If a tree falls…


After October’s windstorm, the back side of Johnson’s campus was a sorry sight. A collection of downed trees could be seen just past the campus apartments. Almost a dozen of them, crowns and all, lay beside the road. In the wintery months, snow covered the trunks and frost hardened the dirt that was torn up with the roots.

An unsightly and desolate effect of the windstorms earlier this year, the problem was beginning to be resolved after months of inaction.

Michael Stevens, Director of Facilities, was in touch with several logging companies since the trees came down. After some negotiating and searching, an agreement was reached.

“We got the best price we possibly could,” Stevens said in an interview in late Jan., maintaining that cost was no concern. “It’s going to be cost neutral,” he says. “If not, we might make a little money off of it.”
Once the logging company takes the lumber, “it’s going to depend upon how much money they get paid at the mill,” he says, as to whether there will be profit. “It will be no cost to our budget at all to get them cleaned up.”

All this was unfortunately followed by a minor hindrance. The logging company had some unfortunate news for campus facilities.

“Their equipment broke down this week,” said Stevens. “They were hoping to be here next week, but they’re in the middle of equipment repairs right now.”

Given this difficulty, Stevens estimated that they would be here within a few weeks to clean up the wreckage on campus. Still a short time span, especially given the time of year.

Then, on Friday, Jan. 31, Stevens sent a campus-wide email, stating, “I just wanted everyone to be aware that our logger will be showing up on Monday to start the clean-up of the downed trees. They will also take a little time to evaluate and remove the more precarious tree in the general vicinity.”

Even after the loggers arrived, their job wouldn’t be easy. “That area that they’ve blown down in is actually a wetter area,” Stevens said. Even beneath the snow, the topography of the area is still visible. Creeks cause noticeable divots in the snow, while frozen reeds jut above the powder.

“We’ve tried to get down in that wet area… while it was warmer out, and what we think we want to have happen is we want to do it in the winter while it freezes up,” says Stevens. A snowy field, while colder, is easier to navigate for a lumber harvesting crew.

Of course, after the fallen trees have been cleared out, it’s a waiting game for when new ones will arrive. “Here we’re just going to let Mother Nature do what Mother Nature does,” says Stevens. “We don’t have any plans to invest in trees, because Mother Nature will replace them over time.”

It’s a slow process, but it’s one Stevens believes in. He says that, had a tree died somewhere more central to campus, it would be more likely that they would look for replacements.

“I’m maybe more attached to our aesthetic beauty of the natural Vermont than some,” he says in favor of letting the trees regrow naturally. “But I think that’s a lot of what draws people here.”

Stevens also debunked theories that logging caused the trees to come down. “The college had worked with a state forester and written a forest management plan,” he says, though this happened before he worked at Johnson’s campus. “That was followed, and they did harvest a certain amount of timber off those lands.”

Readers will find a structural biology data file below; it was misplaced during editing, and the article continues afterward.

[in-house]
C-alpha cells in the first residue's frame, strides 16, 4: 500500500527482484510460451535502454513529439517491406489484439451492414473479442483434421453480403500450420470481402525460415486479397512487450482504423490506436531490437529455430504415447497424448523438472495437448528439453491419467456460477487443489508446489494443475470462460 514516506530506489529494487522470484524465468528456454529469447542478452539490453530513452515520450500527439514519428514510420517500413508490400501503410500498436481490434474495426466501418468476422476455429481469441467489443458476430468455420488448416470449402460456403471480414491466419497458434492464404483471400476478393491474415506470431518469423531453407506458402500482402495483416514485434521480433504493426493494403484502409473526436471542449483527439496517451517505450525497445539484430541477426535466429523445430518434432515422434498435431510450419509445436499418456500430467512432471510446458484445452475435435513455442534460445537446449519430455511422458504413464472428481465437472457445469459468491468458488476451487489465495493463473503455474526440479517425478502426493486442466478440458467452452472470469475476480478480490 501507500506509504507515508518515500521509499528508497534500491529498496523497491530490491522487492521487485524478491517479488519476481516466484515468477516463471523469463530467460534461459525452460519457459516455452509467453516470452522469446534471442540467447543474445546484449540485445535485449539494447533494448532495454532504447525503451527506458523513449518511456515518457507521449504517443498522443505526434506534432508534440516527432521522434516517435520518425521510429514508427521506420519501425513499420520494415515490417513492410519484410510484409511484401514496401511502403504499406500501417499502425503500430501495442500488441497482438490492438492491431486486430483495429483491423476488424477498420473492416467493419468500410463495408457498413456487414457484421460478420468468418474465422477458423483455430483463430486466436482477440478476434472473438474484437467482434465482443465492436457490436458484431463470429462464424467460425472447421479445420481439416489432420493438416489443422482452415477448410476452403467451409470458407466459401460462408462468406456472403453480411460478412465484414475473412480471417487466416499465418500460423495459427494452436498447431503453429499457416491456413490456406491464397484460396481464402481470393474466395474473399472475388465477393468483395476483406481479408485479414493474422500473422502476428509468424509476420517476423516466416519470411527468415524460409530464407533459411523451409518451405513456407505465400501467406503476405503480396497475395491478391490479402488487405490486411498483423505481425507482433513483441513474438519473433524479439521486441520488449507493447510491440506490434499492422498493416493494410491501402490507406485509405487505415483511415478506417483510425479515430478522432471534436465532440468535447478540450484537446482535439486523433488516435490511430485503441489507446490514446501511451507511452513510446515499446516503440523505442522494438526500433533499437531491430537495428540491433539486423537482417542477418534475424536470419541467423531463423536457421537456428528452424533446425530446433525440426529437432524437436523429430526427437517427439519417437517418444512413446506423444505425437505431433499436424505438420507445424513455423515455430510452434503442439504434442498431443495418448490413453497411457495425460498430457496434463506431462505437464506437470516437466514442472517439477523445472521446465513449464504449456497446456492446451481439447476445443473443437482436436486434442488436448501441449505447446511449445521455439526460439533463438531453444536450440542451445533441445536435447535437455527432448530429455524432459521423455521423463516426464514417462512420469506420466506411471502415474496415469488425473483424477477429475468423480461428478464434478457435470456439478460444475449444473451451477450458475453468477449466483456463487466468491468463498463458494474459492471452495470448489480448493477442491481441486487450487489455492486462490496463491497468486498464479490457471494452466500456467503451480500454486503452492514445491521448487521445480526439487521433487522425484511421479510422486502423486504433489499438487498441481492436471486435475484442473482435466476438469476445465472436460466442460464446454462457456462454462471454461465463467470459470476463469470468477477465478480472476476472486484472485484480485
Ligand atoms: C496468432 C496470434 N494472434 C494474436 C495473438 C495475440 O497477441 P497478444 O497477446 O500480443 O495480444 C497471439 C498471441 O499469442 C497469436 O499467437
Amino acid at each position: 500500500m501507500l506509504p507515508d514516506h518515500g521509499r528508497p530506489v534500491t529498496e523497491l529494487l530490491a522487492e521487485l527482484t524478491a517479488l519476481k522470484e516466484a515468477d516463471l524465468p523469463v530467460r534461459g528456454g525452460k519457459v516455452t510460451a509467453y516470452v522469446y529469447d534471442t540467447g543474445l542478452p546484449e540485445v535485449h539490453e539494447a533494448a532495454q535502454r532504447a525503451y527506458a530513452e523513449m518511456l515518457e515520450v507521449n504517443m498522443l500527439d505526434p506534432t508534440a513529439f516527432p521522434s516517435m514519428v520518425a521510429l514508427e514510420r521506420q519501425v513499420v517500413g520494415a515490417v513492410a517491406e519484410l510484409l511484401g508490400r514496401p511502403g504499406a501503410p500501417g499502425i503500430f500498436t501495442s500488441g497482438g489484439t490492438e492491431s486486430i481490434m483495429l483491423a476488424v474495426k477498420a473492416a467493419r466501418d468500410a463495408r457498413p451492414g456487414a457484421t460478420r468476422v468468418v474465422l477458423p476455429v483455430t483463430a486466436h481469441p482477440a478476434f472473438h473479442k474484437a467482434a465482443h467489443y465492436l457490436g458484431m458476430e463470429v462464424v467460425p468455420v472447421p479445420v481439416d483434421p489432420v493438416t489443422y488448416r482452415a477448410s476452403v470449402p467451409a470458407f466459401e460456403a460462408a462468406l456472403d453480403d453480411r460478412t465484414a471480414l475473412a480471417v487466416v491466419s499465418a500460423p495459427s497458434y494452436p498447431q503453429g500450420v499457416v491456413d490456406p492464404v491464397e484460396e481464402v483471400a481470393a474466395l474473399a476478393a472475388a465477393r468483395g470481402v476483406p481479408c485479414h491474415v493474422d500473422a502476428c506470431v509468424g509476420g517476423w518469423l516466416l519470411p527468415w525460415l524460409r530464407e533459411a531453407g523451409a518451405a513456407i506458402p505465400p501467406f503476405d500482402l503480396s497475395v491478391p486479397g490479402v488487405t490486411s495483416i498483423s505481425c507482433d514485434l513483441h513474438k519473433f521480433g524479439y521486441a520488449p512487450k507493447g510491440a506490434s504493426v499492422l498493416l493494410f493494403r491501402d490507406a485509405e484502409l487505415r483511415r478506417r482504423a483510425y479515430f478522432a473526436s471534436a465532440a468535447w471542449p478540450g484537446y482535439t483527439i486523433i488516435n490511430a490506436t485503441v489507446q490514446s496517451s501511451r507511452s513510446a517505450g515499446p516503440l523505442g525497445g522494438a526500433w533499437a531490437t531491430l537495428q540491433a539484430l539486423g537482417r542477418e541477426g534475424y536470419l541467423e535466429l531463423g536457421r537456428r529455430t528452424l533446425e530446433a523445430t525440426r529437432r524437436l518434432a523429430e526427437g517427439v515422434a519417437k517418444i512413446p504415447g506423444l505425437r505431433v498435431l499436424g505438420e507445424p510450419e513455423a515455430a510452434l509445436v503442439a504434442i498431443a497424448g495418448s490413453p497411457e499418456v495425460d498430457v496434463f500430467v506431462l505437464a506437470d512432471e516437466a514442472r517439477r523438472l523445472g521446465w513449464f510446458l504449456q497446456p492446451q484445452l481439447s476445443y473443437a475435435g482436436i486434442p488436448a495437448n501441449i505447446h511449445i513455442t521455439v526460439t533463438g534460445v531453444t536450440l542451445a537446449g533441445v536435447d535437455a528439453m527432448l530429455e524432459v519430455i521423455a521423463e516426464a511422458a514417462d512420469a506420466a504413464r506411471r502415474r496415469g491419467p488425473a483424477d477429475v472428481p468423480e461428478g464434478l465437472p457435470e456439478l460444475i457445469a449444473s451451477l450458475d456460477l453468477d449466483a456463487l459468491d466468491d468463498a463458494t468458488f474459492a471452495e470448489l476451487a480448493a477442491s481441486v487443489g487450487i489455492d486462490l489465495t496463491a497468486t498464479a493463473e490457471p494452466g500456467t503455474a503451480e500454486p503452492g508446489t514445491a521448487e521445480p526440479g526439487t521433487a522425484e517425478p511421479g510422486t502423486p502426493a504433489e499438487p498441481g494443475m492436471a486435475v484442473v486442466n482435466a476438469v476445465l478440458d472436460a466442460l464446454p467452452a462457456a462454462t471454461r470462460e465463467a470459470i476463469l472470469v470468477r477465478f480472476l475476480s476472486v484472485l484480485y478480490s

However, “most of these trees have come down continually on the other side of the road.” The area of concern was never part of a logging plan.

“Some of the trees that came down by the disc golf course area may have been impacted by the trees that were removed due to forestry,” Stevens says. However, with no logging taking place in the area across from the campus apartments, Stevens has an alternative explanation.

“It just happens to be, I believe,” Stevens said, “the level of wind in a certain direction at a given point in time.” The area was hit with two rather heavy windstorms recently. Stevens says that there’s not any indication of anything other than strong winds contributing to the trees’ collapse.

As for the remaining trees, Stevens says that they’ll hopefully be left to stand, but it remains to be seen. “The logger will be evaluating some of the standing trees in the area and will be taking ones down that they determine are higher risk,” Stevens wrote in a post-interview email.

In the same email, Stevens addressed concerns for other trees that might come down. One of course, was the weakening of the communal root system that helps keep trees standing.

“I’m not exactly sure if this would [have] an actual impact” he wrote in followup. He agreed it was possible but reiterates that it’d be unlikely. “The last two [windstorms] resulted in the most severe areas of tree loss in areas that were not previously logged.”

In an email after the loggers arrived, Stevens wrote, “the loggers started yesterday and they have most of the trees cleaned up by the mailbox parking lot. The majority of those were downed trees but they did take a few that were leaning and/or damaged.”

The following day, the loggers planned to take down “a dozen or so” along the right side of the road. “It is a little wet in there,” he said, “which offers additional challenges, but we do have a little colder weather on the way. It will be far easier to get into the large blow down area if the wetness has a chance to freeze up.”